By Asif Uzzaman:
Distaste for politics builds within us from looking at people debating ridiculously on TV, shouting and going insane over petty topics. And so, our distaste blossoms. And this distaste of ours towards politics manifests itself in many ways, like putting our status of political views on Facebook as ‘Not interested in politics’, or ‘I hate politics’, or even as ‘Don’t know what that rubbish is’.
Now, we should know what we really mean when we say, “I hate politics.”
Actually, when we dig a little deeper into that statement and in what context it is said, then we find that what we really want to say and what we actually mean is that we hate politicians. As for politics, many of us do not know what it is actually.
Politics has got a ton of connotations over the years which are mostly negative. And this is quite understandable, of course, given the level that politics has been made to stoop down to in our country. Politics is often considered as a filthy practice of cunning people. It has almost become synonymous with corruption, polarisation and crookedness, all at the same time. Of course the politicians play all these dirty games to gain power. But are these the only things that politics can yield? Aren’t there any positive sides to politics? The common belief on it is quite dispiriting.
Mahatma Gandhi once observed that politics coils us like a snake and there is no other way out except to wrestle with it. Get the point?
There is no way out from politics when we live in a democracy. Living in a democratic country, we cannot totally keep ourselves aloof from politics. Saying, “I hate politics” is not only absurd, but also hazardous for the fate of the country. The truth is that the political scenario does not allow us to stretch our vistas to see that politics is actually a practice of negotiations and discussions to come to a solution for any given problem. Politics should not be looked at, by common people, only as party politics. It includes much more than a ban on Pakistani artists or how much people gathered in a particular rally of Rahul Gandhi. When we start thinking that politics is just a dirty game, we also, unknowingly, drive us away from the basic ideas of what the country needs from its youngsters.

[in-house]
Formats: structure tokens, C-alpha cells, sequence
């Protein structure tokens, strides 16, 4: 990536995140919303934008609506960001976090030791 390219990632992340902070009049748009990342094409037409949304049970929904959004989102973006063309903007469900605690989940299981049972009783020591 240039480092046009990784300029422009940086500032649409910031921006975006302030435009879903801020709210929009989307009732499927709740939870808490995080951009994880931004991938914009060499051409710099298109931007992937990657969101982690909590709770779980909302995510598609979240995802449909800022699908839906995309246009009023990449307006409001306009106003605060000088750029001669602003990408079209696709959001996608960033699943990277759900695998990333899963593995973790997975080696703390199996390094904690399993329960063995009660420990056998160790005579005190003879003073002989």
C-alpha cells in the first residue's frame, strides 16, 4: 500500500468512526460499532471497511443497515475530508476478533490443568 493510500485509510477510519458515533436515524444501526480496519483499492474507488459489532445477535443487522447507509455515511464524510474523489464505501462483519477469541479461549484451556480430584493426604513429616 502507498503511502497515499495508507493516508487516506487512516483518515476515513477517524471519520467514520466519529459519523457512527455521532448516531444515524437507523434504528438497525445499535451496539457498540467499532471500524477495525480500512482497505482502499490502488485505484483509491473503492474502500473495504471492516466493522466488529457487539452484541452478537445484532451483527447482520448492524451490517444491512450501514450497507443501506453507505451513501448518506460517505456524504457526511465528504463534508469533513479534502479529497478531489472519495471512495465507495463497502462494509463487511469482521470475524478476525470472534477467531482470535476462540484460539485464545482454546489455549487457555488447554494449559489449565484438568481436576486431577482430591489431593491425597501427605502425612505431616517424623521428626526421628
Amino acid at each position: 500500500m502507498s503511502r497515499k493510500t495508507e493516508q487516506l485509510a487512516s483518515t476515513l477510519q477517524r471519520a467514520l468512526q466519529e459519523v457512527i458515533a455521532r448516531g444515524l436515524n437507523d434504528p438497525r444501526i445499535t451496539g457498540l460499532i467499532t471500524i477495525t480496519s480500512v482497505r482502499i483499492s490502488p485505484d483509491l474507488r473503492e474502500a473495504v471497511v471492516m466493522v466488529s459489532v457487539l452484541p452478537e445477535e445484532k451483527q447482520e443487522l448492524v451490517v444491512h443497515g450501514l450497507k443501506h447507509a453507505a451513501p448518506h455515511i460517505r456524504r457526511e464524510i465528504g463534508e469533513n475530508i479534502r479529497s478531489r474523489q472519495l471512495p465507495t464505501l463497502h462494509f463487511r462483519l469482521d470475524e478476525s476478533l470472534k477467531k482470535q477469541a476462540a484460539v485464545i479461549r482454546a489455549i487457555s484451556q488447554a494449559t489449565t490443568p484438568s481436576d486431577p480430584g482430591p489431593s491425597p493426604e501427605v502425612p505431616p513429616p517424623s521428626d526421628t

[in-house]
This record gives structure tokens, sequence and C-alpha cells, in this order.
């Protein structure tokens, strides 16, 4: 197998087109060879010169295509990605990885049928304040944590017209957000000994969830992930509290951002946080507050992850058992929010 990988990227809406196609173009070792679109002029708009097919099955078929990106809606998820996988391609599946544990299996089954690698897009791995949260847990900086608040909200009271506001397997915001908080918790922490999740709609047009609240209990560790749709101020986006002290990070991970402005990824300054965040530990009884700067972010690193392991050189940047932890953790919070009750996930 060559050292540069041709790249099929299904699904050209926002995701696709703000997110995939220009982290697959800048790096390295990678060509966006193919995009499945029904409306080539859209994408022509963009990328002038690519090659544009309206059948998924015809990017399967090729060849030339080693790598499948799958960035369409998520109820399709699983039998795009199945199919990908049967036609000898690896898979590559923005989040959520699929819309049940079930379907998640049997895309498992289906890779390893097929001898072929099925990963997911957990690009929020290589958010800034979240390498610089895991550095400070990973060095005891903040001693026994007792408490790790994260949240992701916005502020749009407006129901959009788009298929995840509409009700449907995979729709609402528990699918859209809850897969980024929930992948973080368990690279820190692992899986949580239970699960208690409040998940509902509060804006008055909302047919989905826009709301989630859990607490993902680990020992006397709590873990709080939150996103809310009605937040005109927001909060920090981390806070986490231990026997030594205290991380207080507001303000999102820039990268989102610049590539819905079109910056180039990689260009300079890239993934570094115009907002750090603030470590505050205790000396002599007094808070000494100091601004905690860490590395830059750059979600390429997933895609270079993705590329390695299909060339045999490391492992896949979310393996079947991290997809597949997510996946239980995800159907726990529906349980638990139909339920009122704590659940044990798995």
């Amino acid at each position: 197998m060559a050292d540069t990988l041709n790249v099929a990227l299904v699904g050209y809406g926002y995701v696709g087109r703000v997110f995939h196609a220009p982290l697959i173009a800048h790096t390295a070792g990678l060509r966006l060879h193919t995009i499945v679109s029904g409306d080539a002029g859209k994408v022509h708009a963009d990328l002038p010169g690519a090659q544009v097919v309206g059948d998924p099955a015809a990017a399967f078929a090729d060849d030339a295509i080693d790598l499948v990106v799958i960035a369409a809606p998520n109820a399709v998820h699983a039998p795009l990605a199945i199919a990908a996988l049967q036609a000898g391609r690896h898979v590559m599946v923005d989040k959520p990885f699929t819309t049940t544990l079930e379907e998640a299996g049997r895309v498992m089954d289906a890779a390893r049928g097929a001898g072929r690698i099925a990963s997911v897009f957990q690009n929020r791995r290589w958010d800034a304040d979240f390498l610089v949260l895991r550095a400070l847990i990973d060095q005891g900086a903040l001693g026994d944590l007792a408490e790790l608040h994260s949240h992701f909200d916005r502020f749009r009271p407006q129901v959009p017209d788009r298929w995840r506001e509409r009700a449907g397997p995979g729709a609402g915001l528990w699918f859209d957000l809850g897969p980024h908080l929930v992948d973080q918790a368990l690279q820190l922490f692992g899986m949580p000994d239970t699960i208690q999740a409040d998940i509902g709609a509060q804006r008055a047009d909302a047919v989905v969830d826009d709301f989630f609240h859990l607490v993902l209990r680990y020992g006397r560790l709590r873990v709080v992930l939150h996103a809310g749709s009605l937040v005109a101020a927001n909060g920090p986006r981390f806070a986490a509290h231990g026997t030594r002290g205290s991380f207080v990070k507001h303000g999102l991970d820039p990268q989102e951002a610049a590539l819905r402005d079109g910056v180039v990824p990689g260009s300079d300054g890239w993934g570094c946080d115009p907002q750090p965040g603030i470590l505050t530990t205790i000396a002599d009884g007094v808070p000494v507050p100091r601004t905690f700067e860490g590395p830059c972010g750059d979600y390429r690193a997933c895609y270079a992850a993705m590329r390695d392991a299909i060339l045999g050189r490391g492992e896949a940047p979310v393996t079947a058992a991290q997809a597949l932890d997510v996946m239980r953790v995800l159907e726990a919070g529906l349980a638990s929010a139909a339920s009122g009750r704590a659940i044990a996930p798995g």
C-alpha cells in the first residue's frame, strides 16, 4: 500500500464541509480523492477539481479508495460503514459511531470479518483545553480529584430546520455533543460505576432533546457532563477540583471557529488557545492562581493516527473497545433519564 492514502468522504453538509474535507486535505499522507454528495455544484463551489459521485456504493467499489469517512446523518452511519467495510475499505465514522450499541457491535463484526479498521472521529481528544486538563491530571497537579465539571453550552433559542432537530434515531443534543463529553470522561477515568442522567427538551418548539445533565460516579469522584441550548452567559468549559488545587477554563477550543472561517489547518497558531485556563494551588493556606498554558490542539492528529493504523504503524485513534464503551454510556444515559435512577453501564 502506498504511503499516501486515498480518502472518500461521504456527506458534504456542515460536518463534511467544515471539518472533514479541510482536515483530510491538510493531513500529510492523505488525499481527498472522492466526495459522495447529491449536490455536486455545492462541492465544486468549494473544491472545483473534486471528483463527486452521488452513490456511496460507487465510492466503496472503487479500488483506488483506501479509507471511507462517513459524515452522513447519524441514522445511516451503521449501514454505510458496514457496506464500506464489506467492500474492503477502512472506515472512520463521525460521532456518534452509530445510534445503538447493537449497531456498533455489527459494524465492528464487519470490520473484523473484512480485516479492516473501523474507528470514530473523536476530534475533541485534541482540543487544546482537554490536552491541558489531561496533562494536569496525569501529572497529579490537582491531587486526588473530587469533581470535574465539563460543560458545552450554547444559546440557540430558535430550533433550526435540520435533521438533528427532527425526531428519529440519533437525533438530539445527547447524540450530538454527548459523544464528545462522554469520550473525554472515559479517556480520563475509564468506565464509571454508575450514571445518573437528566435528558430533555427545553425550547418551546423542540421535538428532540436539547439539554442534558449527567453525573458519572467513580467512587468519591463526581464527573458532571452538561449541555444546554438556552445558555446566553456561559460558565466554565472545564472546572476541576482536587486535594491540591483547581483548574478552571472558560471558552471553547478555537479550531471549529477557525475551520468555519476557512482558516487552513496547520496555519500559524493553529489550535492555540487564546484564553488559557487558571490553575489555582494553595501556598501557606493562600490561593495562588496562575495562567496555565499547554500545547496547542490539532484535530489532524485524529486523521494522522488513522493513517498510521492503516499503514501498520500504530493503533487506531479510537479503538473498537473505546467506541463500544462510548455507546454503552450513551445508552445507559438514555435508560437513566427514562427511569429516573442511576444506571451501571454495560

Generally, it is evident that, one who is born in a liberal family is more likely to become reluctant to engage in and with politics. A common middle class serviceman does not want their children to get involved in what is happening in the name of politics in the country; and so they try their best to keep their child aloof from any talk on politics for as many years as they can.
What many do not understand is that the only way to get the country free from the negative politics – the politics of caste, religion, corruption – is to get involved in it and purify it. I am not saying that we all can, or should, become politicians, but what I mean to say is that we all should understand that the norms and ideas that the Constitution provides us should be known to all. We need not become politicians in order to make our country great, but we definitely need to become concerned about politics. Every youngster should know the importance of basic ideas of democracy and should argue for liberty, justice and equality, instead of saying that we do not want to get involved in political matters, in order to keep our reputation ‘clean’. We need to become more social and the first step would be to stop saying that we hate politics.
We ought to bear in mind that in a democracy all are equal before law. Everyone has got the right to one vote and all the votes carry same value, no matter who it comes from. We must realise that our opinion matters; that we matter. We should not hate politics, rather we should ponder over how to make it clean.
If we continue to ‘hate’ politics, the ill elements of politics will continue to make their stand stronger and will continue to deteriorate the vision of Indian democracy.